And it’s not only that we are many but that we form such a diverse team: not only are there people from Kenya, China, California & Finland. Another way to look at it is to recognize our wealth of academic backgrounds: some more focused on technology and software development, others on user research and design.

Over the two-day workshop, we shared news and experiences from what has been done in different locations and discussed our plans going forward. All of this is valuable in keeping everyone updated and opening eyes for potential collaborations. Furthermore, now that we have learned to know one another better and names match with faces, it will be immensely easier to bridge the distances and work over them.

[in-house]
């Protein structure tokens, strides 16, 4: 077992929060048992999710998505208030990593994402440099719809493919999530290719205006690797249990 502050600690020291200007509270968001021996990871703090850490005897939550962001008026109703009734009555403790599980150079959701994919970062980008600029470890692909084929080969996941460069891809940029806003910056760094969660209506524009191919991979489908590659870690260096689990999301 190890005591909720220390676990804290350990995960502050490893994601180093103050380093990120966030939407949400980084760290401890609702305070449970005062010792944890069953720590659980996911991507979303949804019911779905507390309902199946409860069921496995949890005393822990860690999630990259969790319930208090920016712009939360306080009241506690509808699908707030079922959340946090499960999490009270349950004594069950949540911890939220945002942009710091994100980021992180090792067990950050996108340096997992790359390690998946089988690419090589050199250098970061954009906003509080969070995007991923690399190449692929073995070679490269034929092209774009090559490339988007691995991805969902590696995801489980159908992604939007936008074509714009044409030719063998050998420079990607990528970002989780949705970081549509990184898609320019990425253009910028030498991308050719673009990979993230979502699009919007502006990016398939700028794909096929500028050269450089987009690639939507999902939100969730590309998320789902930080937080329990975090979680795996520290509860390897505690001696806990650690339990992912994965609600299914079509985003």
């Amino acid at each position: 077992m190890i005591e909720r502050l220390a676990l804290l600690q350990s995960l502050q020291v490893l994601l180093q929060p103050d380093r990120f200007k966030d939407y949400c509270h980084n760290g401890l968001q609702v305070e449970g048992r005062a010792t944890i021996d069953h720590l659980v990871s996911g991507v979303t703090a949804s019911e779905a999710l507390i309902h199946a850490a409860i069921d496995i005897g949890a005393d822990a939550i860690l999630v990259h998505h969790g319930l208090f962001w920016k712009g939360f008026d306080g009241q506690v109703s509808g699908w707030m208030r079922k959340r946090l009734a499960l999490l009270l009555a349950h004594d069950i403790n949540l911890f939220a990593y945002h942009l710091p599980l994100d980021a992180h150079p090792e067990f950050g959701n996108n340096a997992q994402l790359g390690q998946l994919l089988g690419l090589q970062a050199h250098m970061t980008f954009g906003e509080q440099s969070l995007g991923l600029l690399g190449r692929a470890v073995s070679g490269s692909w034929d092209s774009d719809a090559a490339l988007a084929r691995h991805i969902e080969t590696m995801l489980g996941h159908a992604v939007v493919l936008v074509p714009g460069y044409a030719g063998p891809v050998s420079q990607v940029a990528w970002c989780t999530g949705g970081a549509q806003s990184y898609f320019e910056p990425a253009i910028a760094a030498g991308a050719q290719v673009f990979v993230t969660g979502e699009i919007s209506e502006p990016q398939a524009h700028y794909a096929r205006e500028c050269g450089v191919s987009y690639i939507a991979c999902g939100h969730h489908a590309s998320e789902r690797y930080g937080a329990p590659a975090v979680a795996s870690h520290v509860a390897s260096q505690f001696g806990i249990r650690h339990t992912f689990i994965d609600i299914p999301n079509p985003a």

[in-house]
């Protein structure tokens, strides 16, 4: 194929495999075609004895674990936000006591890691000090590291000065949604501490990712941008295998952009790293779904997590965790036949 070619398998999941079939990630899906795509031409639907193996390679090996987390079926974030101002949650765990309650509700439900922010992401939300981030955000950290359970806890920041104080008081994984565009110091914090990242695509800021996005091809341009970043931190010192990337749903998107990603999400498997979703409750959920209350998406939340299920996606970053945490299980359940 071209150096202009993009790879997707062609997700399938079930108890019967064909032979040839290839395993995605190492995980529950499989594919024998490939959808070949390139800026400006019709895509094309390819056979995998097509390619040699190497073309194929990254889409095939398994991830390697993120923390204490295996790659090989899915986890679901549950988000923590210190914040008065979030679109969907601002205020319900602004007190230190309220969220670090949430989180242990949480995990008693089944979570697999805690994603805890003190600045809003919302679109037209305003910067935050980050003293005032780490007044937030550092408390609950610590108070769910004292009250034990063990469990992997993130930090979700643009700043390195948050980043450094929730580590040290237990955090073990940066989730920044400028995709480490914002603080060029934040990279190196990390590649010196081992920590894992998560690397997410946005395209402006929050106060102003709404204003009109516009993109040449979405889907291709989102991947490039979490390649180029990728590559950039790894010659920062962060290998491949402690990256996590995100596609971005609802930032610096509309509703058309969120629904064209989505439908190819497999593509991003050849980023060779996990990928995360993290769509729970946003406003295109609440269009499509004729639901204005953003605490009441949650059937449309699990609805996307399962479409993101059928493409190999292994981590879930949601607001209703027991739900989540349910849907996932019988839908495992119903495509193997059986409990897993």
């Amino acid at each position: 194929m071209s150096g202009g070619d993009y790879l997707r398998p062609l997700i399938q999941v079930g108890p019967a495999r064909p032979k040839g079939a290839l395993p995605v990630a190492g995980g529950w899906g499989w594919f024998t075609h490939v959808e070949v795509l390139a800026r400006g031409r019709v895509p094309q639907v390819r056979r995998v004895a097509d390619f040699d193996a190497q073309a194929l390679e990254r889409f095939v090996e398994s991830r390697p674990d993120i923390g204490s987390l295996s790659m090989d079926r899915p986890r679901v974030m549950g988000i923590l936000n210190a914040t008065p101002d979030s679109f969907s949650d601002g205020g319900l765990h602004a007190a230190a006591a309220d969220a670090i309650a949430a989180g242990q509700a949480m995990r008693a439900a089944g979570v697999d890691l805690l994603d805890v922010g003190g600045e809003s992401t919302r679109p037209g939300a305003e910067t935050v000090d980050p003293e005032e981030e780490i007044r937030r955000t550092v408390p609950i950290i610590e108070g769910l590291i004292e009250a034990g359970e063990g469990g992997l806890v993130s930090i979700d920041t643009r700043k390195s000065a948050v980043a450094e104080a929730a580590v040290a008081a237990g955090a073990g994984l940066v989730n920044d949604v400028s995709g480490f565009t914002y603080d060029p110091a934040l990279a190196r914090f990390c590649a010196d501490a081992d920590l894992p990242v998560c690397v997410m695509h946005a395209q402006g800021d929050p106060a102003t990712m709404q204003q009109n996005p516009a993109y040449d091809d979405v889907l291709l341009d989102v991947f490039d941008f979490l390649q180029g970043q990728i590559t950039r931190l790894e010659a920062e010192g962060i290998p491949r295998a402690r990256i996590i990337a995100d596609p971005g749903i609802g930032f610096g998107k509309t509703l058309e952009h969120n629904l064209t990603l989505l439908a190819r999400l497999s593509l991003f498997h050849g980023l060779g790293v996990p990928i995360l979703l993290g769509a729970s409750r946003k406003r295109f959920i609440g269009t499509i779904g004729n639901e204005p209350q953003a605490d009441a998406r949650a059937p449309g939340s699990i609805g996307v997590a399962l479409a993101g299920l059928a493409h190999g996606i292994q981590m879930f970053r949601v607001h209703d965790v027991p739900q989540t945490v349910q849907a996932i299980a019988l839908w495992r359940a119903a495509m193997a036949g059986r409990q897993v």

A round of applause goes to Olli Pitkänen who shouldered most of the planning and organizing of the workshop.


CalSizzle – Summer Update

July 9, 2011

A quick update for the Californian end of Sizzle:

We have just concluded the data collection for our survey on social media usage. Let’s see what the data will tell us – interesting analyses ahead!

The work on OSPN Kassi is ongoing, too, although right now things will slow down a little as the CalSizzle team will be traveling a lot in the upcoming weeks. I’m about to shift the base camp back to Finland but the collaboration with both OSPN and the ISchoolers will stay as close as ever.

We will be back in day-to-day business in mid-August. That’s when it’s time to join in on the Sizzle workshop in Helsinki – the first event to bring together researchers from all of the four Sizzle continents.


Create 4 Millions Competition

July 8, 2011